Leaping Lizards, my car's on fire

Yesterday I dropped my car off to the local tire store to have them fix a slow leak. It was supposed to take about an hour so I walked next door to get a haircut and returned about 40 minutes later. Soon after I returned the sales clerk ran in yelling for me to get out to my car - “IT’S ON FIRE”. Amazingly calm, I manually unlocked the car which of course set the alarm on, popped the hood only to be greated with a small fire that I actually just blew out - The insulation on the wire connecting my alternator to the battery was, uh, toast, along with a vacuum line.

I quickly rationalized that the insulation must have rubbed off and this positive wire touched ground which caused the fire. On reflection though, that couldn’t be the answer. Virtually all of the insulation on this wire was burned off - but the wire was not touching ground, anywhere. The battery was not warm from drawing too much current - just that one wire was damaged.

In the interest of full disclosure I did change the alternator about 1000 miles ago.

So the question is - what would cause this cable to catch fire. The answer should explain why it took at least 40 minutes to happen and why even after the insulation was burned off the cable was not shorted to ground.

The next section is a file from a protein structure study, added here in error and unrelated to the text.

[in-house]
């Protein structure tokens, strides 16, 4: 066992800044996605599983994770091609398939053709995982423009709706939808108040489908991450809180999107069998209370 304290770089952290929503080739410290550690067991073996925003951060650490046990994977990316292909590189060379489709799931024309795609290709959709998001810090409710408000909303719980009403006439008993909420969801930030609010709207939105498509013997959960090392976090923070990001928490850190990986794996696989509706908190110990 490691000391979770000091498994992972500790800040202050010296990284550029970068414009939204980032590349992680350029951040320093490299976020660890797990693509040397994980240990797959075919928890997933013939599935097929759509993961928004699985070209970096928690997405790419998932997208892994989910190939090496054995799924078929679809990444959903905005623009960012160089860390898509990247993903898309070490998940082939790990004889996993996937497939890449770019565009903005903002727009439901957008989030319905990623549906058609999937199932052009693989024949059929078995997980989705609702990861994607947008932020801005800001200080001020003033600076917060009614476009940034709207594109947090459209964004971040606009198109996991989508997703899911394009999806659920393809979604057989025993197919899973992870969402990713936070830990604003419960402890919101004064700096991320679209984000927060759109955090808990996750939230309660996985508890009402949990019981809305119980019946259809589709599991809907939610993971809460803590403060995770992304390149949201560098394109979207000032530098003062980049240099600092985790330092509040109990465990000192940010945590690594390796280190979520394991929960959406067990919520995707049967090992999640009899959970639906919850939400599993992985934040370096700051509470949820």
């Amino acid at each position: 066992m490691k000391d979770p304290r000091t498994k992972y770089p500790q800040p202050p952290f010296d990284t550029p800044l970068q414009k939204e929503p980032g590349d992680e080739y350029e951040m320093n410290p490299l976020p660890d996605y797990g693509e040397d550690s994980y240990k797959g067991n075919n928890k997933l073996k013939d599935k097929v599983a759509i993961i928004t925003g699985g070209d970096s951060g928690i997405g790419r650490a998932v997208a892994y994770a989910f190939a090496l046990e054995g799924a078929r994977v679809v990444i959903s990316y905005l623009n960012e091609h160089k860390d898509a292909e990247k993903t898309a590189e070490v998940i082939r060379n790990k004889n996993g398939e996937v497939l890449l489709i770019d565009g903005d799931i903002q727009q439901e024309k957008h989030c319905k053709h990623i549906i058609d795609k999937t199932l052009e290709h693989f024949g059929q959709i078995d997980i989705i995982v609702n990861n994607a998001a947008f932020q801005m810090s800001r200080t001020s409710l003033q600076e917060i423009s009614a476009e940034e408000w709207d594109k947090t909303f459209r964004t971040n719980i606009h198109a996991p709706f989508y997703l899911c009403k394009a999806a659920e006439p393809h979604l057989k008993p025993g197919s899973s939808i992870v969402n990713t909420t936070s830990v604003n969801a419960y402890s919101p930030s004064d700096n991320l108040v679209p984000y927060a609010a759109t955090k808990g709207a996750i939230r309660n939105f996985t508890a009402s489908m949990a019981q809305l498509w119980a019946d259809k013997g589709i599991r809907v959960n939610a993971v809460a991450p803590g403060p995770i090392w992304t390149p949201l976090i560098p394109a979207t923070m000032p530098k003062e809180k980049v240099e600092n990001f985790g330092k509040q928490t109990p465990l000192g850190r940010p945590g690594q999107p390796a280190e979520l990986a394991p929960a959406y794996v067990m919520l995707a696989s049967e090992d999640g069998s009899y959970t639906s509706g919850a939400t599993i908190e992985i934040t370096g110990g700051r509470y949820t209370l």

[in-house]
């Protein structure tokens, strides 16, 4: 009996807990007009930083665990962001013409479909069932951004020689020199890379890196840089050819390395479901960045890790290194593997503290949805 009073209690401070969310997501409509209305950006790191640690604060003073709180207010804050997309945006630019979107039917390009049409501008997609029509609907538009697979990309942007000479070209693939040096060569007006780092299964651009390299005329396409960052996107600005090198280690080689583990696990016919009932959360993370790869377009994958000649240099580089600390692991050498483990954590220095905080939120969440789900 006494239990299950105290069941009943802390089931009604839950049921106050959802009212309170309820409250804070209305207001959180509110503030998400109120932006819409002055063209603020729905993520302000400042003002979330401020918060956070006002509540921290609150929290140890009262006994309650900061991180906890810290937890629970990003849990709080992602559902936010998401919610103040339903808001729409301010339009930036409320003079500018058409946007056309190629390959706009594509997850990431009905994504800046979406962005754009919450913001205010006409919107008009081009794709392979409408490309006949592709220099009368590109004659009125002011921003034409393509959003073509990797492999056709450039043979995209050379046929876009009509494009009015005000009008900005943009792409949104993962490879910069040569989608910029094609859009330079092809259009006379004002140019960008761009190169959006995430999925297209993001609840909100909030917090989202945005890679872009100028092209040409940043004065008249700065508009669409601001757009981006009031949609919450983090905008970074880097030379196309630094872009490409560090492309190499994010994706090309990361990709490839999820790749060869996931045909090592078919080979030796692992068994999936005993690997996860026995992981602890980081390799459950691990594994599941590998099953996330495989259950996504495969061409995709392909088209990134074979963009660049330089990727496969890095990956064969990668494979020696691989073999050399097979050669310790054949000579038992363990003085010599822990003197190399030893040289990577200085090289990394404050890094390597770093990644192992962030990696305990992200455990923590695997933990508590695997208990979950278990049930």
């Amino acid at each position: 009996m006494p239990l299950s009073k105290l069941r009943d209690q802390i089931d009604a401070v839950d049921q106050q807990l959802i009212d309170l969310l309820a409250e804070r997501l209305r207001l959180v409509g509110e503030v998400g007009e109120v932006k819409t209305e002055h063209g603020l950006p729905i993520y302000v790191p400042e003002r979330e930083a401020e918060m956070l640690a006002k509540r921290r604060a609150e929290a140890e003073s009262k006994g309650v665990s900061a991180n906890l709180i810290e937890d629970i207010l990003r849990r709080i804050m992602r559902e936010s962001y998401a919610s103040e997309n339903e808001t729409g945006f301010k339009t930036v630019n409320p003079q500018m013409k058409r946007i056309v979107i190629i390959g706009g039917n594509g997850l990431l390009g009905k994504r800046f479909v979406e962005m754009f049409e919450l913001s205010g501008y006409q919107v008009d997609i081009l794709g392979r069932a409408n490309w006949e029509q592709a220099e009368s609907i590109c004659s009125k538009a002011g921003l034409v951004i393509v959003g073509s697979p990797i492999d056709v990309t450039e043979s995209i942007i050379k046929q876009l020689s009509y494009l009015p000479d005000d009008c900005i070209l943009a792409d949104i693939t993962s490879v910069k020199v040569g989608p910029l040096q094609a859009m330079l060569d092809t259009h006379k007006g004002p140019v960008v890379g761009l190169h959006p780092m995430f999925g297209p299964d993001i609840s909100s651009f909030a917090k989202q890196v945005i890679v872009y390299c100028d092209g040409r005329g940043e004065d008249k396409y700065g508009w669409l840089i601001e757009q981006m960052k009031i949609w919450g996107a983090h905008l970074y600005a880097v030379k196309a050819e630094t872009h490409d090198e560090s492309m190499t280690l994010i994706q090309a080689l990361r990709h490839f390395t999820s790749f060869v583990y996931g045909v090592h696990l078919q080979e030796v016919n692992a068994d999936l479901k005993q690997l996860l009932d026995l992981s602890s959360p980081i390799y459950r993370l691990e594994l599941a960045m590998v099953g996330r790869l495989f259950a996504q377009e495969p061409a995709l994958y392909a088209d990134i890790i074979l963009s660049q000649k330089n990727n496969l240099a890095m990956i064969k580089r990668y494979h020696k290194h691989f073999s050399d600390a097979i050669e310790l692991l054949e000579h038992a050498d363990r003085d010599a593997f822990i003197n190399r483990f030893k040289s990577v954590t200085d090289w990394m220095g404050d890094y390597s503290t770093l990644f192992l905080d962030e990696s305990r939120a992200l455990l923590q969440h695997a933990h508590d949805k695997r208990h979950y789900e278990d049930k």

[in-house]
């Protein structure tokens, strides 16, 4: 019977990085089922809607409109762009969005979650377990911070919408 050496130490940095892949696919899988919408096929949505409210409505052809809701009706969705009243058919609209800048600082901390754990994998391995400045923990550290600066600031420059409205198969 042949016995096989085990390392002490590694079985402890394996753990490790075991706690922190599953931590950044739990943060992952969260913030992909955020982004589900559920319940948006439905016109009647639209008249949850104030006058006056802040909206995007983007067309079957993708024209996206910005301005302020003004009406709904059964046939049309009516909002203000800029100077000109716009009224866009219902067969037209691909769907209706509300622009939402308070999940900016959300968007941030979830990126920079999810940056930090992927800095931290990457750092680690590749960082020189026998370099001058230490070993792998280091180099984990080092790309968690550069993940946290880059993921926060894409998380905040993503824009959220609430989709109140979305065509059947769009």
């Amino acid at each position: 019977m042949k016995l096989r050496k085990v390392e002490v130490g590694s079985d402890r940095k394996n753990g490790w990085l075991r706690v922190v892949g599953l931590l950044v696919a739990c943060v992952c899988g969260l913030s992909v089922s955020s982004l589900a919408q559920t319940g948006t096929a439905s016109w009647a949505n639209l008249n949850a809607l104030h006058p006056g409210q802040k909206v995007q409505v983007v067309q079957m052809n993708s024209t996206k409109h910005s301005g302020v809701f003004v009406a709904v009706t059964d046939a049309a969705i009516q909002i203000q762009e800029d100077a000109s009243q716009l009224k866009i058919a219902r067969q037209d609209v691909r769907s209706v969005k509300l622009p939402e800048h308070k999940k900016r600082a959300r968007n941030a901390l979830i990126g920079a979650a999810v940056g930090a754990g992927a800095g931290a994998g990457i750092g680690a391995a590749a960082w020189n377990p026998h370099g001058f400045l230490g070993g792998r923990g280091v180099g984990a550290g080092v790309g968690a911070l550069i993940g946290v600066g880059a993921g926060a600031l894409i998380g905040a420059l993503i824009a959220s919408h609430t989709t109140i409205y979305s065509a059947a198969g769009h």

Any ideas would be appreciated.

Car details:

1997 Camero, Red


137,000 miles.

this incident happened after I had driven approximately 1 mile in very mild (50 degrees)temperature. (Mild for Cincinnati in February)



Could be an internal short in the replacement alternator that overloaded the wire. I would immediately check for a dead short at the battery terminal of the alternator before replacing and reconnecting any wires.

Whoops! Too late. I’ve already replaced the alternator wire and am driving again. No problems. That is why I posted the question - after I thought about the circumstances they didn’t add up and I guess I’m a little nervous.


Then, it had to have been the alternator wire chaffing and shorting, despite your observations. Happy motoring!

How could the clerk have seen the fire with the hood closed if the fire was so small “that I actually just blew (it) out”?

He saw the smoke, lots of it (he said)and assumed fire. When I popped the hood their was some smoke but not much. The fire had consumed 1 plastic vacuum line and all of the insulation on the alternator cable.